My Family’s Farm

My Family’s Farm is a series of books written at a third-grade level about young Iowans’ home farm operations. These books include modern pictures and examples, a vocabulary and definitions section, and have two standards-aligned lesson plans that correspond to them. At this time, there are My Family’s Farm books about a beef, corn, soybean, wind, and pig farm. In the future, this series will also include books on an apple farm and an egg farm!

When a new book is published in this series, one copy of the book is sent to each third-grade teacher in the state of Iowa. How should these teachers use these books?

My Family's Corn Farm

Read aloud

Without requesting any extra materials, a teacher could read this book aloud to their class. There are also digital versions of all these books on the IALF website (www.iowaagliteracy.org/publications) that teachers can project so all students can see the pictures clearly. This can also be a good way to show students the photos of what a modern farm looks like.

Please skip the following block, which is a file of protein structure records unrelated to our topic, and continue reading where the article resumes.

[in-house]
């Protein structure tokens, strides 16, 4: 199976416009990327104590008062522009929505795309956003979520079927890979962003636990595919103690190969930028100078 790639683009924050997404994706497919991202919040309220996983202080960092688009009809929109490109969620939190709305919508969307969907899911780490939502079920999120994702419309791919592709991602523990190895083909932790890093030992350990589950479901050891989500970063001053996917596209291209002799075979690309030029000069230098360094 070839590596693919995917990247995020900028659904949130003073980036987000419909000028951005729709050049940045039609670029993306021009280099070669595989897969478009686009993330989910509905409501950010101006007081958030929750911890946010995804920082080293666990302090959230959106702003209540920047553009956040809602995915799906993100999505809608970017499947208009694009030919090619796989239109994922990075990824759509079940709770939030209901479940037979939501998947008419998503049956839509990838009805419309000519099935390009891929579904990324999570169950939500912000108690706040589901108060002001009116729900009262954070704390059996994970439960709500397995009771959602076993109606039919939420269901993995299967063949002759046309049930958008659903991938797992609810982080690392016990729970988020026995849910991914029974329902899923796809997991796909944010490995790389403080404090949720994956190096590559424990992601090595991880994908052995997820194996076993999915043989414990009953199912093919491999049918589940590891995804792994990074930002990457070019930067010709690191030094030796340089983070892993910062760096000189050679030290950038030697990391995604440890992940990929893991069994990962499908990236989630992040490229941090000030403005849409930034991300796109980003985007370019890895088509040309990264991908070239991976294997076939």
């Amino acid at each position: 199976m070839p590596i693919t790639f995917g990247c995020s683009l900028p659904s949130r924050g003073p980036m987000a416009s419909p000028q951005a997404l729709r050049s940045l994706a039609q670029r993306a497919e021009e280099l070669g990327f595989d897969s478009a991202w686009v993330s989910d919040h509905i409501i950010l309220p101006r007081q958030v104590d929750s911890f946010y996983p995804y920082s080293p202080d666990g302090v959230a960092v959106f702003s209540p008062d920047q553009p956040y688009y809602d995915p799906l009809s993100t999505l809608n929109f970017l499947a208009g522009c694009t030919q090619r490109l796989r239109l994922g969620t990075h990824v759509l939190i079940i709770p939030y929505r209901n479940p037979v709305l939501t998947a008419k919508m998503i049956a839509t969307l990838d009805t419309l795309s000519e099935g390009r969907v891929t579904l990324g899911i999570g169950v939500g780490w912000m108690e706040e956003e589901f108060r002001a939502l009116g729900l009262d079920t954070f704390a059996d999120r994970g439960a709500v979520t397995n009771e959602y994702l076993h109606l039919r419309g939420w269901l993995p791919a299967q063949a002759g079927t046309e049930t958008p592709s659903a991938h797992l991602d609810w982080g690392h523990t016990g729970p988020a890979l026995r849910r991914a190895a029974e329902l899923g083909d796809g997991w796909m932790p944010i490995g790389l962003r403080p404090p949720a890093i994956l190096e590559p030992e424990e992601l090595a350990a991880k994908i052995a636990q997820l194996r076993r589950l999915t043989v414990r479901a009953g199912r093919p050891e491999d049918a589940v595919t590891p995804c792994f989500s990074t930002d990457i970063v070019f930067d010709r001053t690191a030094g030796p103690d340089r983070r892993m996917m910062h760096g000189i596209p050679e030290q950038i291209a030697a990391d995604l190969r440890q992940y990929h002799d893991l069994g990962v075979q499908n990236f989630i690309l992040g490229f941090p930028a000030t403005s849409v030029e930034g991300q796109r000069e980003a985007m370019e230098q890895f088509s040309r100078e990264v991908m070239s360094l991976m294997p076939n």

Group reading

These books are free to request to use for educational purposes! This means you teachers can request a classroom set and allow each of your students to use a copy in class. This opens up other opportunities, like pair reading and large group reading.

Vocabulary and spelling

The end of these books includes a section with vocabulary and definitions. These words can be used in lessons of their own, and could even be used in spelling tests! These words could be taught before reading the book aloud to prepare students, or students could use context clues and this guide to learn more as the words arise in the story.